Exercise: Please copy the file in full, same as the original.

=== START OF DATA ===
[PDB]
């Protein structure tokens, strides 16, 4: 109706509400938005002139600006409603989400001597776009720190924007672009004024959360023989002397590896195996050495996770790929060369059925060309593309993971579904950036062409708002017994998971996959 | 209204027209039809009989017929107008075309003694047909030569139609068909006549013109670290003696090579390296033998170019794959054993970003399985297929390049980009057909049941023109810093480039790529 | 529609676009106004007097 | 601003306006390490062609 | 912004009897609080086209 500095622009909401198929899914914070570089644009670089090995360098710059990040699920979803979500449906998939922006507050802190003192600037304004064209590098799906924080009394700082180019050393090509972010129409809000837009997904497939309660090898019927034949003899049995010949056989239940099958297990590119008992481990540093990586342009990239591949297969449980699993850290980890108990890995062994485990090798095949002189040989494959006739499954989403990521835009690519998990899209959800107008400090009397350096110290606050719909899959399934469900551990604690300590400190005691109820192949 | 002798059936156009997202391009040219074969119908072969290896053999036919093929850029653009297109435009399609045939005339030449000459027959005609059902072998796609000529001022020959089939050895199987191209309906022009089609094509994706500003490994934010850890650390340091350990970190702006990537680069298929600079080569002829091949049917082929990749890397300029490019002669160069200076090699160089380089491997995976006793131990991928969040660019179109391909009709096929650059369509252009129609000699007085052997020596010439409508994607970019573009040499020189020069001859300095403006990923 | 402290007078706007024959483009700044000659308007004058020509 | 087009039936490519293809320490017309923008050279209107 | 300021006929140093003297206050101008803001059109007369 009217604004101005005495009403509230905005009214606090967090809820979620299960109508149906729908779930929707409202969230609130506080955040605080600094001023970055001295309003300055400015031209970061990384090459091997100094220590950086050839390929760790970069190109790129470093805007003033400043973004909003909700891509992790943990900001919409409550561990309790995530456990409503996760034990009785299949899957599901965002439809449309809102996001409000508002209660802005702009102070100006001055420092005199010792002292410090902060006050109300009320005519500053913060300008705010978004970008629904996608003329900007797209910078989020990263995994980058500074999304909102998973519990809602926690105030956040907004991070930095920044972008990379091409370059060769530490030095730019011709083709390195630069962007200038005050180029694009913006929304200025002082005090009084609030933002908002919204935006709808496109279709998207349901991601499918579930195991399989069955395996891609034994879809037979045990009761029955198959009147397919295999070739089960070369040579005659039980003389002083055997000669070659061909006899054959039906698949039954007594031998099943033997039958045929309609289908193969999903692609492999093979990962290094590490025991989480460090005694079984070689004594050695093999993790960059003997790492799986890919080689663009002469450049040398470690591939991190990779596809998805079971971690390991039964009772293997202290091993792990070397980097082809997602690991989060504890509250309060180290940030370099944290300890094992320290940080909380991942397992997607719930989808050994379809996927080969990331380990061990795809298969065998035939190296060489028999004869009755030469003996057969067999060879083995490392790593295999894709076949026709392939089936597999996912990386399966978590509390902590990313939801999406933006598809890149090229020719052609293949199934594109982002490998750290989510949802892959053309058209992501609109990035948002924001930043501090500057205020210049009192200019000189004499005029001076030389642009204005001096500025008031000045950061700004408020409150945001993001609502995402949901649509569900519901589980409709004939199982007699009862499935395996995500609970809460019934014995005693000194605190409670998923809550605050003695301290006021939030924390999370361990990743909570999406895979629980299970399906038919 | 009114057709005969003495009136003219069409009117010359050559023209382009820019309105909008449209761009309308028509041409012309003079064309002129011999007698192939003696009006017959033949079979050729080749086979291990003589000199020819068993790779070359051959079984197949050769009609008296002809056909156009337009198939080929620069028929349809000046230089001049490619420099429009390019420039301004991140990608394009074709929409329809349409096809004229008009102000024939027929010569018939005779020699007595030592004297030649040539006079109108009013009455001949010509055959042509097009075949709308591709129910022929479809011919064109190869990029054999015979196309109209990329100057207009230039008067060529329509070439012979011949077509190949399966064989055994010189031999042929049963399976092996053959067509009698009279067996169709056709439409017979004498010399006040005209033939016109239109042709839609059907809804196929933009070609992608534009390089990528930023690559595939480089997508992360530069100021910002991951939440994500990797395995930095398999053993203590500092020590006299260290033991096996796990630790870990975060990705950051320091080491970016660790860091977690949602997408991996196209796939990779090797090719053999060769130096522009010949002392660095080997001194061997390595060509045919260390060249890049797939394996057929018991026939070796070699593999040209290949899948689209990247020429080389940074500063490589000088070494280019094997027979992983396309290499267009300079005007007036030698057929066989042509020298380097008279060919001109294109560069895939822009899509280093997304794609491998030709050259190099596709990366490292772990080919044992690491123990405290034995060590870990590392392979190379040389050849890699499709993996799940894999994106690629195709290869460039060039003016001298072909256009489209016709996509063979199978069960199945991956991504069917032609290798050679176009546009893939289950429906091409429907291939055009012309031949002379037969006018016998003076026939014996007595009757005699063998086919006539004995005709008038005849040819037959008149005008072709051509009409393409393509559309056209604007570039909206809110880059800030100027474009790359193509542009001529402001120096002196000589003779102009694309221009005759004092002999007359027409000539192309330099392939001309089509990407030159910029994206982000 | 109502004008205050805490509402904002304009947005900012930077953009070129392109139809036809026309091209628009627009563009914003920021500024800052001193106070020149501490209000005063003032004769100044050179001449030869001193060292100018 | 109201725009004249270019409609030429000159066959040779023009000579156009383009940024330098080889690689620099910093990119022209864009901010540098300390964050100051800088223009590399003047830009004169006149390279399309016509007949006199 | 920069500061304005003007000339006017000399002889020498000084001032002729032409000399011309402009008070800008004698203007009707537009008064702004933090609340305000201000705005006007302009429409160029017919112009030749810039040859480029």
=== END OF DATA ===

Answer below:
[PDB]
């Protein structure tokens, strides 16, 4: 109706509400938005002139600006409603989400001597776009720190924007672009004024959360023989002397590896195996050495996770790929060369059925060309593309993971579904950036062409708002017994998971996959 | 209204027209039809009989017929107008075309003694047909030569139609068909006549013109670290003696090579390296033998170019794959054993970003399985297929390049980009057909049941023109810093480039790529 | 529609676009106004007097 | 601003306006390490062609 | 912004009897609080086209 500095622009909401198929899914914070570089644009670089090995360098710059990040699920979803979500449906998939922006507050802190003192600037304004064209590098799906924080009394700082180019050393090509972010129409809000837009997904497939309660090898019927034949003899049995010949056989239940099958297990590119008992481990540093990586342009990239591949297969449980699993850290980890108990890995062994485990090798095949002189040989494959006739499954989403990521835009690519998990899209959800107008400090009397350096110290606050719909899959399934469900551990604690300590400190005691109820192949 | 002798059936156009997202391009040219074969119908072969290896053999036919093929850029653009297109435009399609045939005339030449000459027959005609059902072998796609000529001022020959089939050895199987191209309906022009089609094509994706500003490994934010850890650390340091350990970190702006990537680069298929600079080569002829091949049917082929990749890397300029490019002669160069200076090699160089380089491997995976006793131990991928969040660019179109391909009709096929650059369509252009129609000699007085052997020596010439409508994607970019573009040499020189020069001859300095403006990923 | 402290007078706007024959483009700044000659308007004058020509 | 087009039936490519293809320490017309923008050279209107 | 300021006929140093003297206050101008803001059109007369 009217604004101005005495009403509230905005009214606090967090809820979620299960109508149906729908779930929707409202969230609130506080955040605080600094001023970055001295309003300055400015031209970061990384090459091997100094220590950086050839390929760790970069190109790129470093805007003033400043973004909003909700891509992790943990900001919409409550561990309790995530456990409503996760034990009785299949899957599901965002439809449309809102996001409000508002209660802005702009102070100006001055420092005199010792002292410090902060006050109300009320005519500053913060300008705010978004970008629904996608003329900007797209910078989020990263995994980058500074999304909102998973519990809602926690105030956040907004991070930095920044972008990379091409370059060769530490030095730019011709083709390195630069962007200038005050180029694009913006929304200025002082005090009084609030933002908002919204935006709808496109279709998207349901991601499918579930195991399989069955395996891609034994879809037979045990009761029955198959009147397919295999070739089960070369040579005659039980003389002083055997000669070659061909006899054959039906698949039954007594031998099943033997039958045929309609289908193969999903692609492999093979990962290094590490025991989480460090005694079984070689004594050695093999993790960059003997790492799986890919080689663009002469450049040398470690591939991190990779596809998805079971971690390991039964009772293997202290091993792990070397980097082809997602690991989060504890509250309060180290940030370099944290300890094992320290940080909380991942397992997607719930989808050994379809996927080969990331380990061990795809298969065998035939190296060489028999004869009755030469003996057969067999060879083995490392790593295999894709076949026709392939089936597999996912990386399966978590509390902590990313939801999406933006598809890149090229020719052609293949199934594109982002490998750290989510949802892959053309058209992501609109990035948002924001930043501090500057205020210049009192200019000189004499005029001076030389642009204005001096500025008031000045950061700004408020409150945001993001609502995402949901649509569900519901589980409709004939199982007699009862499935395996995500609970809460019934014995005693000194605190409670998923809550605050003695301290006021939030924390999370361990990743909570999406895979629980299970399906038919 | 009114057709005969003495009136003219069409009117010359050559023209382009820019309105909008449209761009309308028509041409012309003079064309002129011999007698192939003696009006017959033949079979050729080749086979291990003589000199020819068993790779070359051959079984197949050769009609008296002809056909156009337009198939080929620069028929349809000046230089001049490619420099429009390019420039301004991140990608394009074709929409329809349409096809004229008009102000024939027929010569018939005779020699007595030592004297030649040539006079109108009013009455001949010509055959042509097009075949709308591709129910022929479809011919064109190869990029054999015979196309109209990329100057207009230039008067060529329509070439012979011949077509190949399966064989055994010189031999042929049963399976092996053959067509009698009279067996169709056709439409017979004498010399006040005209033939016109239109042709839609059907809804196929933009070609992608534009390089990528930023690559595939480089997508992360530069100021910002991951939440994500990797395995930095398999053993203590500092020590006299260290033991096996796990630790870990975060990705950051320091080491970016660790860091977690949602997408991996196209796939990779090797090719053999060769130096522009010949002392660095080997001194061997390595060509045919260390060249890049797939394996057929018991026939070796070699593999040209290949899948689209990247020429080389940074500063490589000088070494280019094997027979992983396309290499267009300079005007007036030698057929066989042509020298380097008279060919001109294109560069895939822009899509280093997304794609491998030709050259190099596709990366490292772990080919044992690491123990405290034995060590870990590392392979190379040389050849890699499709993996799940894999994106690629195709290869460039060039003016001298072909256009489209016709996509063979199978069960199945991956991504069917032609290798050679176009546009893939289950429906091409429907291939055009012309031949002379037969006018016998003076026939014996007595009757005699063998086919006539004995005709008038005849040819037959008149005008072709051509009409393409393509559309056209604007570039909206809110880059800030100027474009790359193509542009001529402001120096002196000589003779102009694309221009005759004092002999007359027409000539192309330099392939001309089509990407030159910029994206982000 | 109502004008205050805490509402904002304009947005900012930077953009070129392109139809036809026309091209628009627009563009914003920021500024800052001193106070020149501490209000005063003032004769100044050179001449030869001193060292100018 | 109201725009004249270019409609030429000159066959040779023009000579156009383009940024330098080889690689620099910093990119022209864009901010540098300390964050100051800088223009590399003047830009004169006149390279399309016509007949006199 | 920069500061304005003007000339006017000399002889020498000084001032002729032409000399011309402009008070800008004698203007009707537009008064702004933090609340305000201000705005006007302009429409160029017919112009030749810039040859480029």